Israel fought Hizbullah as it fights in Judea and Samaria.

The UN Resolution and the diplomacy, or lack thereof, that allowed such a flawed resolution and imposition of ceasefire have not been touched much by Winograd, but surely are testament to the deep failings of Tzipora Livni as foreign minister. The government accepted a resolution that equated Israel with a terror organization, that allowed hostile UN forces to “protect” Israel’s border (they have facilitated Hizbullah’s rearmament to levels higher than before the 2006 War); and her failure, despite American support, to present Israel’s side in a wholly just war initiated by a cross-border raid is clear for all to see. Her own weakness - threatening to resign, then rescinding it when she saw that she would be left jobless and not Olmert, whose job she was deluded enough to believe she could take - show her to be the shallow, self-interested politician that her rather imbecilic statements at cabinet meetings (as quoted in the report) have revealed.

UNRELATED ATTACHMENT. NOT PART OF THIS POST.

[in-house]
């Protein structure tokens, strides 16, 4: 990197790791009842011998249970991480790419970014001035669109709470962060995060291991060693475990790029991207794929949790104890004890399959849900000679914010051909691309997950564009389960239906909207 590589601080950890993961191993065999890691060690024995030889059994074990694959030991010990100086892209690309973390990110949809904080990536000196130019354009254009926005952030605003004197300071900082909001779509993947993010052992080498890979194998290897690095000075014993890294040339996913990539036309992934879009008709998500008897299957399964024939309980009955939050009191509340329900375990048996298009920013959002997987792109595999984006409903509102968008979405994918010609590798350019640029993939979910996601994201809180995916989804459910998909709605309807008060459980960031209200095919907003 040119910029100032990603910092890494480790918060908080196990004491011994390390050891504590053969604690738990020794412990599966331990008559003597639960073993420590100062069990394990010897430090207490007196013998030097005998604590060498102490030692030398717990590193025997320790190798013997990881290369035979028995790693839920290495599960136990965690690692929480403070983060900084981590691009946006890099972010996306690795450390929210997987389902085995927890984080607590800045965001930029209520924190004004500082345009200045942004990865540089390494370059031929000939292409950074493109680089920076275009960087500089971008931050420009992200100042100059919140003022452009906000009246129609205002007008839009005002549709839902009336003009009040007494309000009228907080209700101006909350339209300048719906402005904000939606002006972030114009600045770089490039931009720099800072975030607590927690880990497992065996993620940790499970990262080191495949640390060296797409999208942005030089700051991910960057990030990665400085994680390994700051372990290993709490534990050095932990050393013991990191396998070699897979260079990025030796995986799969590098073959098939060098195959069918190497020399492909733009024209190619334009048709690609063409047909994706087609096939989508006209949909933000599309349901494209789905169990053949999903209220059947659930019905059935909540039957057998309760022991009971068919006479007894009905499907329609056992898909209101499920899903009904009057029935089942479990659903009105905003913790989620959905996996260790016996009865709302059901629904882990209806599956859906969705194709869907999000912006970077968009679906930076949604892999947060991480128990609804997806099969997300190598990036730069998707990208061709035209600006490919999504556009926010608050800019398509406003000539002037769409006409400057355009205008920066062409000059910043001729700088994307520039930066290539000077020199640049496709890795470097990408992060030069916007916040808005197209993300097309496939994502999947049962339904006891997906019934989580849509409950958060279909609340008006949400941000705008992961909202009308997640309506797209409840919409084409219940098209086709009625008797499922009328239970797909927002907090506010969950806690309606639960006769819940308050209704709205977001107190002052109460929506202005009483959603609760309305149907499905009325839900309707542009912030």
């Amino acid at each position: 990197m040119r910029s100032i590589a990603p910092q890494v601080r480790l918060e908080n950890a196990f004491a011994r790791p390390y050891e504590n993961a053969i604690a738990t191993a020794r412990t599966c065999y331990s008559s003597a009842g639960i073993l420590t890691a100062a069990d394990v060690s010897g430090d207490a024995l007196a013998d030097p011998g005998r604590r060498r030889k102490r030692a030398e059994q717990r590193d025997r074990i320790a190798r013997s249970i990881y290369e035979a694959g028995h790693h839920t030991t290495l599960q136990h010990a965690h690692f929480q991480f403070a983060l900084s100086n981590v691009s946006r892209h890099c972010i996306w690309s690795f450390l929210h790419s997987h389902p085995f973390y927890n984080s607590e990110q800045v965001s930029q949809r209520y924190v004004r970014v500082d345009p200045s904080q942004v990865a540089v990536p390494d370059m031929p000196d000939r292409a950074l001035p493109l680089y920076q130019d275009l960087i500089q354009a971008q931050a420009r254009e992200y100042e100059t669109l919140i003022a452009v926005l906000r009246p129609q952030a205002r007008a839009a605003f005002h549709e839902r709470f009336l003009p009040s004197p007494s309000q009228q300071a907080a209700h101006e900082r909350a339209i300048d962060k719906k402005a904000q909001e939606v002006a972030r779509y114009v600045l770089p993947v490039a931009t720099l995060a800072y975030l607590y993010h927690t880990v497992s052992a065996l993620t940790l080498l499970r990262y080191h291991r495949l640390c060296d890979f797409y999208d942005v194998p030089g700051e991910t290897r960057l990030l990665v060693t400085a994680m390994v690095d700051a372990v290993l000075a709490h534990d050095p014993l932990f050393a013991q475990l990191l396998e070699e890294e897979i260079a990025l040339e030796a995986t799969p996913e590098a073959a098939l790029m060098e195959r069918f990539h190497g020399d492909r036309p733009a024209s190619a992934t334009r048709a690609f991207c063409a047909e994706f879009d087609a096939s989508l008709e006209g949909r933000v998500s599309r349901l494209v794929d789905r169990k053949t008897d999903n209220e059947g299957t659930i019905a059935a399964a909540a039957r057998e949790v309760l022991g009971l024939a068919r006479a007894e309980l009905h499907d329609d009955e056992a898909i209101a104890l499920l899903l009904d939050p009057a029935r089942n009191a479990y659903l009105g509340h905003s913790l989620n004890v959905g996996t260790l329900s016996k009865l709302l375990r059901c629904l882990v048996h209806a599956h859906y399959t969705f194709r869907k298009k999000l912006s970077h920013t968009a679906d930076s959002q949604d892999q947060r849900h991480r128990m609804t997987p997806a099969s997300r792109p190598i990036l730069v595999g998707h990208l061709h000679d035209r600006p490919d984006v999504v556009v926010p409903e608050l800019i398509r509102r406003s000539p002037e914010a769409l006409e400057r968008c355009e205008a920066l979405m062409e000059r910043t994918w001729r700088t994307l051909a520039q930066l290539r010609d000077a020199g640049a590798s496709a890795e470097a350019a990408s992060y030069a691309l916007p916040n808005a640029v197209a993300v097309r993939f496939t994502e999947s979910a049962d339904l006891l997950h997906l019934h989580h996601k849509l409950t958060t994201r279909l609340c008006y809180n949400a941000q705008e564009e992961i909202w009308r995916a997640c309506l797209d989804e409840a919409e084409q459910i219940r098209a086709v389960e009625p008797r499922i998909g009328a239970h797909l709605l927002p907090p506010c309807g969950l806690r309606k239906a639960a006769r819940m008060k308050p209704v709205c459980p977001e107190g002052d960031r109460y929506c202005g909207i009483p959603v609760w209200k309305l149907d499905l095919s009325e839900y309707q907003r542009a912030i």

It’s not only time for Olmert to go, it’s time for fundamental rethinking of Israel’s policy goals, of the facts of war; the need to occupy territory, to use heavy artillery, to attack enemy infrastructure, to invest in decent PR (including simple mechanisms like bringing people who can actually speak English or Arabic into the Foreign Ministry), and for a fundamental reshaping of the electoral system to prevent corrupt amateurs like Olmert, Livni and the whole Kadima gang ever rising to power.